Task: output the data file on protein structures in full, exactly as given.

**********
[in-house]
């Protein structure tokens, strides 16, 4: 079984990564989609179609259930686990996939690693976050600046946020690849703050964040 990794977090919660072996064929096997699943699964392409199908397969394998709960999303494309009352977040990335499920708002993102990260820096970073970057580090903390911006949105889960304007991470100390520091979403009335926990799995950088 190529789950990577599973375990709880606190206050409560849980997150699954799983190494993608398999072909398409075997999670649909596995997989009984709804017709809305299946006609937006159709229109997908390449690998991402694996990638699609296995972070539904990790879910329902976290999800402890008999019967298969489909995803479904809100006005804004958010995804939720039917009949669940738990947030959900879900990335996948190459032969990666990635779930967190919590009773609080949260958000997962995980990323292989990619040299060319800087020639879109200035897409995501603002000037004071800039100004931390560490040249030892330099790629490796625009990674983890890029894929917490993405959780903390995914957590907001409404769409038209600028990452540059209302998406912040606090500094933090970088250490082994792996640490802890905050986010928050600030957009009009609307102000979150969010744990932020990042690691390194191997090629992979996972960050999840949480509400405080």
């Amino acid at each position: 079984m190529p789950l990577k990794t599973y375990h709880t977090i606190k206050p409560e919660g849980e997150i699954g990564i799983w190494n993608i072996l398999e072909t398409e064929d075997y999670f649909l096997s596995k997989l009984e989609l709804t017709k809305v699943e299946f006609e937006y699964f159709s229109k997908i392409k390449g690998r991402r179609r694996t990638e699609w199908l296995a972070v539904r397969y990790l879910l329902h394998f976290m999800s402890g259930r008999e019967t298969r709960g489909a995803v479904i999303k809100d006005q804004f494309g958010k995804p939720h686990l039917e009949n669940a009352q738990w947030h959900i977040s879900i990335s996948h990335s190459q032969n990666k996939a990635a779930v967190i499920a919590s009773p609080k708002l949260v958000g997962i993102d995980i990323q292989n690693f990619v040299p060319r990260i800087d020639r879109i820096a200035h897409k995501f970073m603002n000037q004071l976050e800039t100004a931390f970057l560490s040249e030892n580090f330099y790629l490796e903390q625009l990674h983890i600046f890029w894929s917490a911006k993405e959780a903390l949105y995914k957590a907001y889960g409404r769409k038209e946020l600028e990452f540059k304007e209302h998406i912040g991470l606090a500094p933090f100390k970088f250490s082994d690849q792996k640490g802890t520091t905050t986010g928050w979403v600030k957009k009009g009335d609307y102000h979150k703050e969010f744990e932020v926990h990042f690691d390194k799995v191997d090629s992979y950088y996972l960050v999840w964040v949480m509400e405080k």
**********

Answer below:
[in-house]
């Protein structure tokens, strides 16, 4: 079984990564989609179609259930686990996939690693976050600046946020690849703050964040 990794977090919660072996064929096997699943699964392409199908397969394998709960999303494309009352977040990335499920708002993102990260820096970073970057580090903390911006949105889960304007991470100390520091979403009335926990799995950088 190529789950990577599973375990709880606190206050409560849980997150699954799983190494993608398999072909398409075997999670649909596995997989009984709804017709809305299946006609937006159709229109997908390449690998991402694996990638699609296995972070539904990790879910329902976290999800402890008999019967298969489909995803479904809100006005804004958010995804939720039917009949669940738990947030959900879900990335996948190459032969990666990635779930967190919590009773609080949260958000997962995980990323292989990619040299060319800087020639879109200035897409995501603002000037004071800039100004931390560490040249030892330099790629490796625009990674983890890029894929917490993405959780903390995914957590907001409404769409038209600028990452540059209302998406912040606090500094933090970088250490082994792996640490802890905050986010928050600030957009009009609307102000979150969010744990932020990042690691390194191997090629992979996972960050999840949480509400405080």
């Amino acid at each position: 079984m190529p789950l990577k990794t599973y375990h709880t977090i606190k206050p409560e919660g849980e997150i699954g990564i799983w190494n993608i072996l398999e072909t398409e064929d075997y999670f649909l096997s596995k997989l009984e989609l709804t017709k809305v699943e299946f006609e937006y699964f159709s229109k997908i392409k390449g690998r991402r179609r694996t990638e699609w199908l296995a972070v539904r397969y990790l879910l329902h394998f976290m999800s402890g259930r008999e019967t298969r709960g489909a995803v479904i999303k809100d006005q804004f494309g958010k995804p939720h686990l039917e009949n669940a009352q738990w947030h959900i977040s879900i990335s996948h990335s190459q032969n990666k996939a990635a779930v967190i499920a919590s009773p609080k708002l949260v958000g997962i993102d995980i990323q292989n690693f990619v040299p060319r990260i800087d020639r879109i820096a200035h897409k995501f970073m603002n000037q004071l976050e800039t100004a931390f970057l560490s040249e030892n580090f330099y790629l490796e903390q625009l990674h983890i600046f890029w894929s917490a911006k993405e959780a903390l949105y995914k957590a907001y889960g409404r769409k038209e946020l600028e990452f540059k304007e209302h998406i912040g991470l606090a500094p933090f100390k970088f250490s082994d690849q792996k640490g802890t520091t905050t986010g928050w979403v600030k957009k009009g009335d609307y102000h979150k703050e969010f744990e932020v926990h990042f690691d390194k799995v191997d090629s992979y950088y996972l960050v999840w964040v949480m509400e405080k």